Funding
The authors would like to acknowledge the support of the National Natural Science Foundation of China (grant number.52276040 and U20A2069), the National Defense Basic Research Program of China (No: JCKY2022110C107), Applied Innovation Program of China Aerospace Science and Technology Corporation (No: 6230112011) and project 1912.
Data Availability Statement
Not applicable.
Conflicts of Interest
The authors declare no conflict of interest. The funders had no role in the design of the study; in the collection, analyses, or interpretation of the data; in the writing of the manuscript; or in the decision to publish the results.
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Figure 1. The integrated modeling method based on the optimal control law of aircraft/engine.
Figure 1. The integrated modeling method based on the optimal control law of aircraft/engine.
Figure 2. Simplified schematic diagram of turbine-based combined-cycle engine.
Figure 2. Simplified schematic diagram of turbine-based combined-cycle engine.
Figure 3. (a) Flight trajectory and mode transition marker dT; (b) Rate of change of the mode transition markers dT′ and flight time variation with Mach number.
Figure 3. (a) Flight trajectory and mode transition marker dT; (b) Rate of change of the mode transition markers dT′ and flight time variation with Mach number.
Figure 4. Thrust and specific impulse characteristics of TBCC.
Figure 4. Thrust and specific impulse characteristics of TBCC.
Figure 5. Optimal control law of the central cone.
Figure 5. Optimal control law of the central cone.
Figure 6. Mach number and height characteristics during mode transition.
Figure 6. Mach number and height characteristics during mode transition.
Figure 7. (a) Inlet characteristics during mode transition; (b) Thrust characteristics during mode transition.
Figure 7. (a) Inlet characteristics during mode transition; (b) Thrust characteristics during mode transition.
Figure 8. Trajectory characteristics at different mode transition time.
Figure 8. Trajectory characteristics at different mode transition time.
Figure 9. Comparison of center cone motion characteristics.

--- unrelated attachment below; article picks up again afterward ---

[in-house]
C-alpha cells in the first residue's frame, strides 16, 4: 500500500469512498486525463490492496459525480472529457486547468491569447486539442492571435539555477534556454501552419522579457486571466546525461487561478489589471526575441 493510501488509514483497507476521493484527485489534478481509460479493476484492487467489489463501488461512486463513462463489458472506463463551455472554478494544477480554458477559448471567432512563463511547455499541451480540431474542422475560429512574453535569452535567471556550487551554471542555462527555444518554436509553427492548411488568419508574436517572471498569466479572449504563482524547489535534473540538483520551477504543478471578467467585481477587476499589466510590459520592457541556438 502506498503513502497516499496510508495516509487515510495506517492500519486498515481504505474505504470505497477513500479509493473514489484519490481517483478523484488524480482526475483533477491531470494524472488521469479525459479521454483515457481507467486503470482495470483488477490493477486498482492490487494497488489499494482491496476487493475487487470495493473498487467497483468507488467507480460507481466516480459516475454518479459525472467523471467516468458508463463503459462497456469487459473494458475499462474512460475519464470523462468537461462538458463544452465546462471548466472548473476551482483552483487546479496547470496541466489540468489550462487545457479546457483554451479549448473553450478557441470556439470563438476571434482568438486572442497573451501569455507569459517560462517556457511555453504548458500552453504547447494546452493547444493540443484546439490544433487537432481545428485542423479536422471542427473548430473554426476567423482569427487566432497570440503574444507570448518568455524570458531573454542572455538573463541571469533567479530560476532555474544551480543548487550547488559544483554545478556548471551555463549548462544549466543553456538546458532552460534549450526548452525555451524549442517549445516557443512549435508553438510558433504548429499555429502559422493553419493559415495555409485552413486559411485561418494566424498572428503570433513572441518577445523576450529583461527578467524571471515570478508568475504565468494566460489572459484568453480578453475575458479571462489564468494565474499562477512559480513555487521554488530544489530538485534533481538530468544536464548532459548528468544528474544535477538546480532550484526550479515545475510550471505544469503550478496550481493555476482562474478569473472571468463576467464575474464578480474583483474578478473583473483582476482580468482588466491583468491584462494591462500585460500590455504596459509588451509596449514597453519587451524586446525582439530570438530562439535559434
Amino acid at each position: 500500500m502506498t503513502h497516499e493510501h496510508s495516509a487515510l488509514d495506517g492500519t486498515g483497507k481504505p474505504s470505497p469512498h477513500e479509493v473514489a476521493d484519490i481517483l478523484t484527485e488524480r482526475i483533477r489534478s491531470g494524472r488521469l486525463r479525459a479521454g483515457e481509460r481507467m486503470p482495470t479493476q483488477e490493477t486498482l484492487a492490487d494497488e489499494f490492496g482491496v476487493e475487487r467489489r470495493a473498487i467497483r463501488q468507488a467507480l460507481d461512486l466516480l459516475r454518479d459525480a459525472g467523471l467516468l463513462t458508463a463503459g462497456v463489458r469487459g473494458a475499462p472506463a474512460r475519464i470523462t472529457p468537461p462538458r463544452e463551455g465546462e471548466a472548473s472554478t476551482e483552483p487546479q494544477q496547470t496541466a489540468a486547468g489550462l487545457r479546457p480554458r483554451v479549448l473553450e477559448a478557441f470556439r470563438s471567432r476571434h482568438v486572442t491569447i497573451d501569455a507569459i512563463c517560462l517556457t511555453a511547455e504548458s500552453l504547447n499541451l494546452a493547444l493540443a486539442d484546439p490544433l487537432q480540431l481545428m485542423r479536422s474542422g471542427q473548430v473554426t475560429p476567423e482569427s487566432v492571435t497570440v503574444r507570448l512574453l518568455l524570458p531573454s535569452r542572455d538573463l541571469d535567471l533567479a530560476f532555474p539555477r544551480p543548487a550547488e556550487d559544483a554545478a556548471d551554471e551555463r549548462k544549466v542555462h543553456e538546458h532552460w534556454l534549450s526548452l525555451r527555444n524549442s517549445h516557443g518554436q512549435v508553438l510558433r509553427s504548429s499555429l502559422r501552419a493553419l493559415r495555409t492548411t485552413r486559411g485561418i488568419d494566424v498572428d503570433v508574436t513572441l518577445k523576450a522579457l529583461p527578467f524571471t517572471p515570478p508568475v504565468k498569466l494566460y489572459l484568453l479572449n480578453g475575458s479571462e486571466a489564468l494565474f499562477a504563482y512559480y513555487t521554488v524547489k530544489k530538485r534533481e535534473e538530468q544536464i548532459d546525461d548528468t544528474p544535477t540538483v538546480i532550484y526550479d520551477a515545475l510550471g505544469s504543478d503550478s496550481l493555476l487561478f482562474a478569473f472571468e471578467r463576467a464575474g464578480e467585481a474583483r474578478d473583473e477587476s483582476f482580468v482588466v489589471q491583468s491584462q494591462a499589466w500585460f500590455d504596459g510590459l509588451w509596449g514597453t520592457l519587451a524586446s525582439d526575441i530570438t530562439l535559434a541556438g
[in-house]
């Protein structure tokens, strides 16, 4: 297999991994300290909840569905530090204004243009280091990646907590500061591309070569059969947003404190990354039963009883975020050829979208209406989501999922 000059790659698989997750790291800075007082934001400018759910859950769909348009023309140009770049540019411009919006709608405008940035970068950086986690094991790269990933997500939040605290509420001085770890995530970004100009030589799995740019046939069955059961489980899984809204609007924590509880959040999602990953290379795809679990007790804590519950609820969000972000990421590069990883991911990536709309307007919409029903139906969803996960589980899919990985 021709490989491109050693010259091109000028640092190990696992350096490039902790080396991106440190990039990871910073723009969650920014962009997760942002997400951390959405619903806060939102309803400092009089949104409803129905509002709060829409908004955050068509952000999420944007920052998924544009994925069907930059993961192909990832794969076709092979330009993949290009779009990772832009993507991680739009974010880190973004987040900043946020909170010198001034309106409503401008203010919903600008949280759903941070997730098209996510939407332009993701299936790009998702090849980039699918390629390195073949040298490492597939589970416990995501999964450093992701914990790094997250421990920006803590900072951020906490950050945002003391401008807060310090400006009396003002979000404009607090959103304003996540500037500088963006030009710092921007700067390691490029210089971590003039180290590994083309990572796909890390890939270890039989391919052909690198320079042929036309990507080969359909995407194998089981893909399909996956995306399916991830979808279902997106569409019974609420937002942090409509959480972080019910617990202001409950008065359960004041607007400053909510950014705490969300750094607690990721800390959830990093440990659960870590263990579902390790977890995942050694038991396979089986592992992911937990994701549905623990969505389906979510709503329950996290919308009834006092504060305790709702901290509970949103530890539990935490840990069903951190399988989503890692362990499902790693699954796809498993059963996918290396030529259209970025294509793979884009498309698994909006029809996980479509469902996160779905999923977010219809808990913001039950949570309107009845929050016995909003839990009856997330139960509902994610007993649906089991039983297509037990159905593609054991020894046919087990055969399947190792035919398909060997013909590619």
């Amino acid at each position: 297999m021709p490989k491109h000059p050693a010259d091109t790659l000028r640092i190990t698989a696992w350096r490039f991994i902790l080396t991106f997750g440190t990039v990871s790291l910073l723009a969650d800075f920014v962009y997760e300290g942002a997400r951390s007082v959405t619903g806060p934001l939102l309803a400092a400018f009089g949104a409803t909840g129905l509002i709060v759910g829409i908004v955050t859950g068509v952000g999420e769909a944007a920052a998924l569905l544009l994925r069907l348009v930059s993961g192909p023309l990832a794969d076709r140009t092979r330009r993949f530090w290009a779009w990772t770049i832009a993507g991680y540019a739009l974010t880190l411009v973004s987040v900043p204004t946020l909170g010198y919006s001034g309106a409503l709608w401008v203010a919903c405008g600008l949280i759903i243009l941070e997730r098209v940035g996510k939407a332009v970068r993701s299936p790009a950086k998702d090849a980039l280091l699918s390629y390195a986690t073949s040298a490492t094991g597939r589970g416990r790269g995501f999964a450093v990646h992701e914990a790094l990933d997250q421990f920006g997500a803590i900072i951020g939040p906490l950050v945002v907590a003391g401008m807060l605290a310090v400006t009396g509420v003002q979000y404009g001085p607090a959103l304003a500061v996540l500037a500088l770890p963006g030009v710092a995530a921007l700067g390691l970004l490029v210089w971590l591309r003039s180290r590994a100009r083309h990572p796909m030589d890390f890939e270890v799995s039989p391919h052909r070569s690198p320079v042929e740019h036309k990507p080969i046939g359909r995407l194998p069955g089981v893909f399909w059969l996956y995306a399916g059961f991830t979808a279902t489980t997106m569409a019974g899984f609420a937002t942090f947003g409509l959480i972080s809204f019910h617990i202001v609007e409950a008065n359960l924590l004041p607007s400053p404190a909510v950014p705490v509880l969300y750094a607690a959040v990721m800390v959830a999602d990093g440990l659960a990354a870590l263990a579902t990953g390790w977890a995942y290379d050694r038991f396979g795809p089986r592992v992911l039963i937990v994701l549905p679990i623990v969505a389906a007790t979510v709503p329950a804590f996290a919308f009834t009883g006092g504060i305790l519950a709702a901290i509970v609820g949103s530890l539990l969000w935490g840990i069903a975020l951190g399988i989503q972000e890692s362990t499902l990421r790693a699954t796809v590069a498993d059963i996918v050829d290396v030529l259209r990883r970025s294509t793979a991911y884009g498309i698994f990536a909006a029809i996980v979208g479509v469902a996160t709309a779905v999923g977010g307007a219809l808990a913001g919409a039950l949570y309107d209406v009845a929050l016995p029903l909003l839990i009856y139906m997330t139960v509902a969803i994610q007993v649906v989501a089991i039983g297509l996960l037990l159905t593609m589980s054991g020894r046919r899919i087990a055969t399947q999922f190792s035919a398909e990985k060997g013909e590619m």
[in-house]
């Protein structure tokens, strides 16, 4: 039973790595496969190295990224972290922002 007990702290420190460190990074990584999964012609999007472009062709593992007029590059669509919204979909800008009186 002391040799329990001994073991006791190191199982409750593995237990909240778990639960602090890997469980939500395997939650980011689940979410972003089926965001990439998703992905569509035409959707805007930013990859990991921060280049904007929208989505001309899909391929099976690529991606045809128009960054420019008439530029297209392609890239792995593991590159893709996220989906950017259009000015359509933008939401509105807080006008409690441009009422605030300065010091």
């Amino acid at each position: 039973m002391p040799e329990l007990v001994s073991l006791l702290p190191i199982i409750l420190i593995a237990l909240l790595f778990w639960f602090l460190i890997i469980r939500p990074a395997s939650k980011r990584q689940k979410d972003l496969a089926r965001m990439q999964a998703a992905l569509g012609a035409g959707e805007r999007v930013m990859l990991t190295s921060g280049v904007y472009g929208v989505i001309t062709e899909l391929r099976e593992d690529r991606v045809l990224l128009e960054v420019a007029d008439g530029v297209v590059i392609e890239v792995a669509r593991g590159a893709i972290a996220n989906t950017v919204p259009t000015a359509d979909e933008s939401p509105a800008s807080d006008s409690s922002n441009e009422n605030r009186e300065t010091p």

Figure 9. Comparison of center cone motion characteristics.
Figure 10. Thrust characteristics at different mode transition time.
Figure 10. Thrust characteristics at different mode transition time.
Figure 11. Trajectory characteristics at different maximum operating speeds of turbine engines.
Figure 11. Trajectory characteristics at different maximum operating speeds of turbine engines.
Figure 12. Variation of the mode transition marker dT at different turbine maximum operating speeds.
Figure 12. Variation of the mode transition marker dT at different turbine maximum operating speeds.
Figure 13. Thrust characteristics in different turbine maximum operating speeds.
Figure 13. Thrust characteristics in different turbine maximum operating speeds.
Table 1. Control vectors $\overrightarrow{\beta}$ for aircraft/engine integration.
Table 1. Control vectors $\overrightarrow{\beta}$ for aircraft/engine integration.
Inlet | Turbine Combustion Chamber | Ramjet Combustion Chamber | Nozzle | Mode Transition | Aircraft | |||
---|---|---|---|---|---|---|---|---|
$\overrightarrow{\beta}$ | β_{1} | β_{2} | β_{3} | β_{4} | β_{5} | β_{6} | β_{7} | β_{8} |
Variables | L_{in,r} | f_{b} | f_{ab} | f | A_{8} | A_{9} | dT′ | $\dot{\alpha}$ |
Min | 2 | 0 | 0 | 0 | 0 | 0 | 0 | −0.5 |
Max | 4 | 0.06 | 0.06 | 0.06 | 2.85 | 2.85 | 1/60 | 0.5 |
Table 2. Boundary conditions and constraints.
Table 2. Boundary conditions and constraints.
Parameters | Time | Control Variables | Status Parameters | |||||
---|---|---|---|---|---|---|---|---|
t/s | $\overrightarrow{\mathit{\beta}}$ | h/km | V/(m/s) | $\mathit{\gamma}$/deg | m/kg | $\mathit{\alpha}$/deg | dT | |
Initial Value | 0 | Table 1 | 0 | 135 | 0 | 19,050 | / | / |
End value | / | 22 | 1185.6 | / | / | / | / | |
Minimum value | 10 | 0 | 5 | −45 | 11,430 | −5 | 0 | |
Maximum value | 5000 | 26.4 | 1304 | 45 | 19,050 | 10 | 1 |
Table 3. Effect of different mode transition parameters on the minimum ramjet size.
Table 3. Effect of different mode transition parameters on the minimum ramjet size.
Turbine Maximum Operating Speed | Mode Transition Time | Turbine Size | Ramjet Size | |
---|---|---|---|---|
Benchmark Case | Ma = 2.5 | 60 s | 1.0 | 1.5_{−0.02} |
Mode transition time effect | Ma = 2.5 | 30 s | 1.0 | 1.48_{−0.02} |
Ma = 2.5 | 15 s | 1.0 | 1.46_{−0.02} | |
Effect of maximum turbine operating speed | Ma = 2.7 | 60 s | 1.0 | 1.4_{−0.02} |
Ma = 2.9 | 60 s | 1.0 | 1.3_{−0.02} | |
Optimal Case | Ma = 2.9 | 15 s | 1.0 | 1.26_{−0.02} |